Easter at Roxby Downs & BCA Nomads

Somehow this email didn't send at the right time. so it is out of sequence. It really comes before the Hard Graft entry. So here goes. Lets hope this works this time. 
Roxby Downs is the venue of our first stint at volunteer BCA Nomad ministry work. I half expected it to be similar to Woomera but it is so different. There are lots of trees in spite of the dry sandy soil and this make such a difference and thus makes Roxby is an oasis in comparison. It is a modern good looking town. Shortly after our arrival at the RD Community Church, the minister, Mary Lewis welcomed us and we soon set up the Robbiebago in its new temporary home and relaxed. On Easter Friday there was a combined churches ‘Stations of the Cross’. We had first heard of the Stations just last year for the Catholic World Youth Day in Sydney. We started at the Catholic Church with a short bible reading and a song before walking behind a hand held crude cross on to 8 more sites where there was a reading and song at each location, concluding at the Community church where we concluded with fellowship over Hot Cross buns. It was also covered by the local paper with a front page story about the unity of the churches and “it’s all about Jesus’-a quote from a 5 year old. It is great to get Jesus mentioned favourably in the media. However Bob decided that he had enough of my cooking and decided to visit the local hospital which is just 300m down the road and get himself admitted with possible Deep Vein Thrombosis (DVT). He reports that the hospital meal was good and huge, he had ribs and mounds of chips and vegetables, followed by a gigantic apple pie. Apparently the meals are cooked by the Worker’s (miners) restaurant and they are really good... no such thing as boring bland hospital food here! He is discharged the next morning as his leg has gone down and he is allowed home with very little restrictions, though he has to report every 24 hours for further injections and to await the results of blood test.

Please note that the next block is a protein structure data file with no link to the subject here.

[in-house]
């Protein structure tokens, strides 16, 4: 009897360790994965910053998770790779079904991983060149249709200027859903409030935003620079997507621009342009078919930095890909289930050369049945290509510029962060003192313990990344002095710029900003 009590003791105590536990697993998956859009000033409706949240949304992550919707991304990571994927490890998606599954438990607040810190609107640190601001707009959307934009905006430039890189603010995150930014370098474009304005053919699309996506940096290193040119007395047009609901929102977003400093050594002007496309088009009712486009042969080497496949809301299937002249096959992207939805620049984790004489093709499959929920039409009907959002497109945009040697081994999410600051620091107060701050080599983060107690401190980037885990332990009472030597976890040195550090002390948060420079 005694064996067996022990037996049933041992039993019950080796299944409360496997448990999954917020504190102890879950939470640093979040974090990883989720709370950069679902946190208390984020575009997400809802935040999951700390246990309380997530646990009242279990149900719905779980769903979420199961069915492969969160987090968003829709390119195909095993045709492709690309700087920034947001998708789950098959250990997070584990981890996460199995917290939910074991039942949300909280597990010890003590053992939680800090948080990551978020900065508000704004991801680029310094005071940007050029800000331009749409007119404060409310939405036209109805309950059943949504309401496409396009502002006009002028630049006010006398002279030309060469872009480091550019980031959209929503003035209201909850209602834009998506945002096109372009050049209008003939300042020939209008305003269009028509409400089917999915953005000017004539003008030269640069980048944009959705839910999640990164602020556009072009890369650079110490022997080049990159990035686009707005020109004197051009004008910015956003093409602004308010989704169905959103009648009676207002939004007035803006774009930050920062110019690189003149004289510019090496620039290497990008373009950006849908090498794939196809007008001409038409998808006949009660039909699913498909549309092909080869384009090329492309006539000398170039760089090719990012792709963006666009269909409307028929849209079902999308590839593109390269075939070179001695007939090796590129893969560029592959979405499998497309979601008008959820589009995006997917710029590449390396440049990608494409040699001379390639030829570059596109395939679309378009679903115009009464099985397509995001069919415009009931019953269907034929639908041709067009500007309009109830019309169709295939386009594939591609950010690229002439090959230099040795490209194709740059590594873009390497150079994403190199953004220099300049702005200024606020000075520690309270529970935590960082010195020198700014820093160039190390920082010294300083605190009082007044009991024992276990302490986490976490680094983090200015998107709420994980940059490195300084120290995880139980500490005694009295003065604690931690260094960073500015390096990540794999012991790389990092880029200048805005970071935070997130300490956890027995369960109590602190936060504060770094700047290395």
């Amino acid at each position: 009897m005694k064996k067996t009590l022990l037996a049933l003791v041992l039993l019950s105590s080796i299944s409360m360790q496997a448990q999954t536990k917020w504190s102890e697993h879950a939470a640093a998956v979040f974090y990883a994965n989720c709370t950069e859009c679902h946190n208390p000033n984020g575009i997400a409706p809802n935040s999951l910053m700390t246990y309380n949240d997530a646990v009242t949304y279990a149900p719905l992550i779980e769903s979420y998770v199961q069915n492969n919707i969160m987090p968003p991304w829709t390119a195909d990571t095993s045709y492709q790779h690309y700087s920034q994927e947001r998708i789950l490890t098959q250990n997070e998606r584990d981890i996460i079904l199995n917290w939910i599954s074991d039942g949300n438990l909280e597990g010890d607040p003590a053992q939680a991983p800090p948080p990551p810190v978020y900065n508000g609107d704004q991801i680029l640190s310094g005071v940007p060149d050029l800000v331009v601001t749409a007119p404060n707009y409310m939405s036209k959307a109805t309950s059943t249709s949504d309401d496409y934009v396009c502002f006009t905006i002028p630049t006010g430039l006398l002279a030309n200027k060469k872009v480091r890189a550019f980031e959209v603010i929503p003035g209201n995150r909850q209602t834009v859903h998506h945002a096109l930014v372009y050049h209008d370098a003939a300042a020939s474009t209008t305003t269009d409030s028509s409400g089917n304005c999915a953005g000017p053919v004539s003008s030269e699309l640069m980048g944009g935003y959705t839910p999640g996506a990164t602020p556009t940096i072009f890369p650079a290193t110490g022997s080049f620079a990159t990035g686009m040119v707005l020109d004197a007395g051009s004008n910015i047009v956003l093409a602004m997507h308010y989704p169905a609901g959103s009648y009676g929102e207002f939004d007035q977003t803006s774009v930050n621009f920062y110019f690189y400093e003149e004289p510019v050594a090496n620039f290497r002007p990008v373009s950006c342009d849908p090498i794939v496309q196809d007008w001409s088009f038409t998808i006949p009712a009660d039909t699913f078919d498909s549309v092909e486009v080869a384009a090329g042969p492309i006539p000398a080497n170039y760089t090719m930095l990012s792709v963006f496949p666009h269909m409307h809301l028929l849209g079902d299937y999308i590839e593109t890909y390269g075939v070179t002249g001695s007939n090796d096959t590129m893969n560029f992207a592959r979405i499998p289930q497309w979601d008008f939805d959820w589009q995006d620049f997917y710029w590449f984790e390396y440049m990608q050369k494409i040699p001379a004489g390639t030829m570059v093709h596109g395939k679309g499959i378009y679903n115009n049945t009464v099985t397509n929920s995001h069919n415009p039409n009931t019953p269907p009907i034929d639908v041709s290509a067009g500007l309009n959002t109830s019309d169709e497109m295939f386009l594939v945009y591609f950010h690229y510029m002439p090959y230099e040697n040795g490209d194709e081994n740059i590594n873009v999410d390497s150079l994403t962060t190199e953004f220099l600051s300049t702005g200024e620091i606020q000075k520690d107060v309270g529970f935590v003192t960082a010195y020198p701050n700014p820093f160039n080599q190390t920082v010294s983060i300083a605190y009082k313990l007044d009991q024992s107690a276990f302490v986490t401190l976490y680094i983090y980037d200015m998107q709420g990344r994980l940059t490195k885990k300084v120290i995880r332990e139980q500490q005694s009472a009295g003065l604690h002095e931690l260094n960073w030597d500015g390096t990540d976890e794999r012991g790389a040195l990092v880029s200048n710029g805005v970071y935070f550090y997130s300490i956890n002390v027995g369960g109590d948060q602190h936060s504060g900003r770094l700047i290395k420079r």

After church on Sunday morning we decided to visit Andamooka, a opal mining town just 30 km away. Dusty, old for the most part and seeing all those mounds around the holes is quite ugly really. The people that attended the afternoon church were very friendly. One guy, Con, offered to take us into the historic cottages and show and tell us the history of the town. This guy has a interesting history all his own. He has basically lived here since his teens, with a few breaks such as army service etc. He has been the Mayor of Andamooka. Con. The history tied up in the 3 cottages are very interesting on their own and doubly so when related to the personal history of Con and the way he tells of these characters really brings them to life. It was a tough life but one that he or ‘they’ would never have swapped for anything else. The rooms are basically made of local stone with a dab and wattle roof. They are dug into the side of the hill and very tiny. Often not much more than a cot (narrow bed) , a chair , maybe a table which more often than not is a recycled packing case. There is a small window and it is surprisingly cool in the cottages.

On Monday, Bob was told that he has to go back to Port Augusta as soon as possible for further tests. That is a bit of a worry. We managed to get an appointment at 12.30 on Tuesday. The tester was able to tell us that it is NOT a blood clot....so now what is it??? Bob went straight to the hospital on our return. He has Bakers Cyst. We don’t know much about it. Apparently if it gets bad enough the only treatment is to have a knee replacement. In the meantime it appears it is just a waiting game. We thank God that it is not potentially fatal.

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